A Post-Mortem on the Election

By Dr. Harold A. Black



Most people I know were disappointed in the results of the midterm election. The pundits almost unanimously predicted a “red wave” with the Republicans picking up as many as 65 seats in the House and four seats in the Senate. Instead, the Republicans will go from 213 seats in the House to only 221 seats. In the Senate, the Republicans will actually lose a seat and go from 50 seats to 49. How did this happen? It has always been the case that incumbency is hard to beat and that only swing districts are in play. How else would those representatives on the far right and far left be consistently returned to office? As a result, prior to the election I thought – like the pundits – that the Republicans would retake control of the House. However, the House is the least important body in the legislature. I know that all the spending bills originate there, but the Senate has veto power and the filibuster if all else fails. The Senate is the most important legislative body largely because of its veto power and it is where the president’s nominees are vetted. With the Democrats still in control of the Senate, expect to see a continuation of the types of appointments made by this president. Biden’s cabinet is the least capable, least qualified of any cabinet within modern history. Expect to see more judges appointed who view the Constitution as a “living” document and who are unwilling or incapable of telling us what a woman is. Expect more nominees nominated on the basis of race, gender and sexual identity rather than qualifications. All of this will continue unabated given the makeup of the Senate.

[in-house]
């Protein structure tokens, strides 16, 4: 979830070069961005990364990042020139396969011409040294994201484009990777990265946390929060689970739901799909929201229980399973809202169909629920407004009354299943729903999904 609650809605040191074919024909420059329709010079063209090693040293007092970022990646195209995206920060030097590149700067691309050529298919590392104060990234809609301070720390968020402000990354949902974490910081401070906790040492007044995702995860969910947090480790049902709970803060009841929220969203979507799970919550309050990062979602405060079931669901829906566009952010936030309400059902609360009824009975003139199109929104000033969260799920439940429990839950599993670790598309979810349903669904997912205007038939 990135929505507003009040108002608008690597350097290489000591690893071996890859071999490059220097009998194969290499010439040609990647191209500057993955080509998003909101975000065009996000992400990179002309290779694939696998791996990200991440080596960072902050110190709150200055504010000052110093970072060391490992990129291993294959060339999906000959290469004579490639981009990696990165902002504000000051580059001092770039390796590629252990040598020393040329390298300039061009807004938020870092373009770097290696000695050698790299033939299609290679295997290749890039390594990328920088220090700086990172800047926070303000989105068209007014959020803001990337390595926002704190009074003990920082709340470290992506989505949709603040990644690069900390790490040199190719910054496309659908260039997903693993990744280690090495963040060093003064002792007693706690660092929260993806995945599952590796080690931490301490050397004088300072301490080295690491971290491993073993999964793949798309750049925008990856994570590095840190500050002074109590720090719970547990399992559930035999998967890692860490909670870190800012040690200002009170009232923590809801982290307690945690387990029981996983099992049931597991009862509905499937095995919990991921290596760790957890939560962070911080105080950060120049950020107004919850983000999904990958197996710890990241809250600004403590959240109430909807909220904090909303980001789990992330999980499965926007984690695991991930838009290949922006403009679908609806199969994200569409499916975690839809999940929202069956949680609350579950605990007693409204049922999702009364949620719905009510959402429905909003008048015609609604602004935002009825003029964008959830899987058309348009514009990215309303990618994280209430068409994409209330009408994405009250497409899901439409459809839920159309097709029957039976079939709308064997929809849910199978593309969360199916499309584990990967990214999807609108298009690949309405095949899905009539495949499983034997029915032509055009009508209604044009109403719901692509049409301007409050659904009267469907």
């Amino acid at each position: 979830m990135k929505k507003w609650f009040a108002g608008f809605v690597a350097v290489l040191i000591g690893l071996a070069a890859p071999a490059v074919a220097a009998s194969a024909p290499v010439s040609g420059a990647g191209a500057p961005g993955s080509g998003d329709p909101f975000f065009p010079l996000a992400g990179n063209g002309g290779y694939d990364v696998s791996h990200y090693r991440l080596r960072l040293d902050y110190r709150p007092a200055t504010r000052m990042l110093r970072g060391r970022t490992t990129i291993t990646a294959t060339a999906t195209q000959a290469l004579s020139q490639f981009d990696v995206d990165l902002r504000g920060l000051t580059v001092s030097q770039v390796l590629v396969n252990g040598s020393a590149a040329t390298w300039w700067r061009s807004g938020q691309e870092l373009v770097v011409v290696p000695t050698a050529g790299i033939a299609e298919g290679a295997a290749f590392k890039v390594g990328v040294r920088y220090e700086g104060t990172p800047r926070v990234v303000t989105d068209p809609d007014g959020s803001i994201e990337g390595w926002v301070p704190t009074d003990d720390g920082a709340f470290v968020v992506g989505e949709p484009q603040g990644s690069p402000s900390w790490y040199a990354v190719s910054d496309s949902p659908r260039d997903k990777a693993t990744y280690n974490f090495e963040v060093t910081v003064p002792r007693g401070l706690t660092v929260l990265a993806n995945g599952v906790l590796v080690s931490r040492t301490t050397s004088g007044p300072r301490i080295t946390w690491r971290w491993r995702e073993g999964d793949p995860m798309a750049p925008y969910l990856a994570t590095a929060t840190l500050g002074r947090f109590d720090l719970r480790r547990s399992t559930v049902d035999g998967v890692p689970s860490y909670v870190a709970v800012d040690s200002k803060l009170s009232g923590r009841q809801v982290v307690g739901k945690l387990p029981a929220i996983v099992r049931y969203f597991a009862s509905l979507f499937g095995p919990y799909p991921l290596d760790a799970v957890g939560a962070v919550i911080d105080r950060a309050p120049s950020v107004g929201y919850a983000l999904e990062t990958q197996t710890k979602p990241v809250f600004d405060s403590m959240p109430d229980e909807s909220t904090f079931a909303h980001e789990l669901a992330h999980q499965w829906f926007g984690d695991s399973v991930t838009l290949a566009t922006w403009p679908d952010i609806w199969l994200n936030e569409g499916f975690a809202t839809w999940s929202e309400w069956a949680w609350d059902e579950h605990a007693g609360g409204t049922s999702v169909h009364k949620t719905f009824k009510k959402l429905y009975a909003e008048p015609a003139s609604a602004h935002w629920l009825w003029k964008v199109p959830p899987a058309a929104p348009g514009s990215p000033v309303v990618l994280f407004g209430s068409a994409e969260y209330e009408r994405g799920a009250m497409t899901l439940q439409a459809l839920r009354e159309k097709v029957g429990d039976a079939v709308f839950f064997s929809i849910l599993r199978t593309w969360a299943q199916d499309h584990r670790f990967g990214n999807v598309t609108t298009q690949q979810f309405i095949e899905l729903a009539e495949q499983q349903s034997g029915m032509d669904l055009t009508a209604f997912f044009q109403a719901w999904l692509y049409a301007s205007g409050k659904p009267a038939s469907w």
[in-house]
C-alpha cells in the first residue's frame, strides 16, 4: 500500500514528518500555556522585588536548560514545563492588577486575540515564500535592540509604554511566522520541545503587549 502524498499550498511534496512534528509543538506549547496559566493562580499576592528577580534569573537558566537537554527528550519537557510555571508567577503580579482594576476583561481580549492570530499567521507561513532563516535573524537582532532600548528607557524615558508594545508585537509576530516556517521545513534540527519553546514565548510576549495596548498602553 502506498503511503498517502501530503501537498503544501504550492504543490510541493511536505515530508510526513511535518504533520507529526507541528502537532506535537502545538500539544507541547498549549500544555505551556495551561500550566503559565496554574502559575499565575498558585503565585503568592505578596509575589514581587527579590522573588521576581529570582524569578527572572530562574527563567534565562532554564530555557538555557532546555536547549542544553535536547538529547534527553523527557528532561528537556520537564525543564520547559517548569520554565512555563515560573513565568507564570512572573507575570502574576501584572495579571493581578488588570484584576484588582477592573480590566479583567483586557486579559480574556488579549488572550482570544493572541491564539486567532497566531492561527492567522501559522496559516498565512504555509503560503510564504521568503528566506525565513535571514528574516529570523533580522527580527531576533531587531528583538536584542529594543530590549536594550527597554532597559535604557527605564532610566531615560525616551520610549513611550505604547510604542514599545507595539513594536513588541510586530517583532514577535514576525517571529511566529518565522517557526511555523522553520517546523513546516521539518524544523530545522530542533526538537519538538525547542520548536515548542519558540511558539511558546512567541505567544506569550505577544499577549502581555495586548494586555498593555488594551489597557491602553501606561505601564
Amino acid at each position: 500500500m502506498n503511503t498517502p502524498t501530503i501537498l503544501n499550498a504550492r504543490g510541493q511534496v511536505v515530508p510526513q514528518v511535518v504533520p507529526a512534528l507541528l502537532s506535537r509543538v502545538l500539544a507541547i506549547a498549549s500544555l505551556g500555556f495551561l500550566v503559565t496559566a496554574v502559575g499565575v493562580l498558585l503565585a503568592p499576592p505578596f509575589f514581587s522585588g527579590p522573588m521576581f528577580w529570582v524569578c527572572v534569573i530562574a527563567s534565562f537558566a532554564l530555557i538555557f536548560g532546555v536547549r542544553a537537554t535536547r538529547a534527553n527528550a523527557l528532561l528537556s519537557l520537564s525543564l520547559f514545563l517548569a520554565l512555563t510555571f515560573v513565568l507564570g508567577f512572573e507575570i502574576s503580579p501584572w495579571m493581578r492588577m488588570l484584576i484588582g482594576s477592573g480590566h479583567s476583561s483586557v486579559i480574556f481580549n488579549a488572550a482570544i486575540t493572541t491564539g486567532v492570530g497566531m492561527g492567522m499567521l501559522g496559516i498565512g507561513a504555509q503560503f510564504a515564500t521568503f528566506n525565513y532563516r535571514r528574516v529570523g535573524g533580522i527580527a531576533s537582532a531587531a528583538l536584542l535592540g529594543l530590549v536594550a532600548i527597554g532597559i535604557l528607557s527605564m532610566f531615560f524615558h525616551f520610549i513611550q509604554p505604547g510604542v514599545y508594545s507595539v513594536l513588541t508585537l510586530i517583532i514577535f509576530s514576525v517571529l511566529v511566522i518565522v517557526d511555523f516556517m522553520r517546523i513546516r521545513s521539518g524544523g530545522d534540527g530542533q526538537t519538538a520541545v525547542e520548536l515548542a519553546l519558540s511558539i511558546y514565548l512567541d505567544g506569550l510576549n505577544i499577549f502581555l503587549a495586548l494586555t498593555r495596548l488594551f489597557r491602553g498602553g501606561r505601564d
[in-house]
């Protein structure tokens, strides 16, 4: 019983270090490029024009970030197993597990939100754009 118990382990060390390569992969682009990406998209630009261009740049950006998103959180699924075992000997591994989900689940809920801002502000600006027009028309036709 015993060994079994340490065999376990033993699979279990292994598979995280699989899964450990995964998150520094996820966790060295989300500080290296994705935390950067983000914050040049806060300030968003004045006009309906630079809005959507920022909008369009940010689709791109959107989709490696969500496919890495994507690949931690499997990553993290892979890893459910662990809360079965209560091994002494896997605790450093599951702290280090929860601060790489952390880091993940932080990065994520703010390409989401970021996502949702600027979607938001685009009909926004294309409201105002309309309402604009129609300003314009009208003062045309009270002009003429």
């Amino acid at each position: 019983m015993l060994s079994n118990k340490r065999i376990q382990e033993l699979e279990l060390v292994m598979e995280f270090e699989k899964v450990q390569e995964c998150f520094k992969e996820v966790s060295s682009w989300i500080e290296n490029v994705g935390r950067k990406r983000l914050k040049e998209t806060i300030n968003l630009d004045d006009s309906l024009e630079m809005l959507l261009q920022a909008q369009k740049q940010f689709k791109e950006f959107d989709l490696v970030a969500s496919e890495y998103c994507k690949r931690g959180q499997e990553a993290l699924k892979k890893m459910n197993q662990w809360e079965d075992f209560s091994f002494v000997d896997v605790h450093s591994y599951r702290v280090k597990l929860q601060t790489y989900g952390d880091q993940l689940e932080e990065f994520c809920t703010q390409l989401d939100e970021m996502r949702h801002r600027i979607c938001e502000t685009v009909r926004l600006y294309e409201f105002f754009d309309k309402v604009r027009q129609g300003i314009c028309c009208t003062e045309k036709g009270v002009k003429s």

I thought since all of this was obvious, that the Republicans would concentrate their efforts on winning the Senate. But befitting the title “the stupid party” the Republicans did not aggressively contest the vulnerable Democratic seats in New Hampshire, Arizona, Nevada and Georgia. The two open seats were held by Republicans and I thought that the Republicans would hold Ohio but lose Pennsylvania. They would hold Ohio because a popular Republican governor was running for reelection and would have coattails for the Senate candidate. They would lose Pennsylvania because the Republican candidate for governor was weak and destined to lose while the candidate for Senate was roundly disliked. As my colleague Rep. Duncan pointed out, if the results of the primary were different the Republicans would have easily won the seat in Pennsylvania. The final candidate won the nomination because he was the darling of the conservative media and endorsed by Trump. That led to him losing to perhaps the worst candidate in recent memory. Voters in Pennsylvania preferred a person with the most radical agenda, one who was against fracking and for releasing hardened criminals to the Republican candidate. Go figure.

Throughout all the campaigns, one thing was evident: the Republicans were greatly outspent. Although Trump had amassed $100 million in his PAC, he did not spend his money to support the very candidates that he had endorsed in Georgia, Arizona, New Hampshire and Nevada. The Democrats actually spent $53 million to boost the weakest far right candidates in the primaries to have them run against their own weak incumbents. The strategy seemed to work, largely in part because the Republicans did not counter their spending efforts. As to funding, the Democrats spent $73 million in Arizona. The Republicans spent $9 million. In Nevada, Republicans were outspent $46 million to $12 million. In New Hampshire, it was $36 million to $2 million. In Pennsylvania, $52 million to $32 million and in Georgia $75 million to $32 million. Admittedly, money is not everything but these numbers are hard to ignore. Moreover, the Republicans actually funded the campaign for the senator from Alaska who voted to impeach Trump even though the seat was going to stay in Republican hands. To do this while not funding the Trump-endorsed candidates could only mean one thing. The Republican establishment hates Donald Trump more than it wants to regain control of the Senate.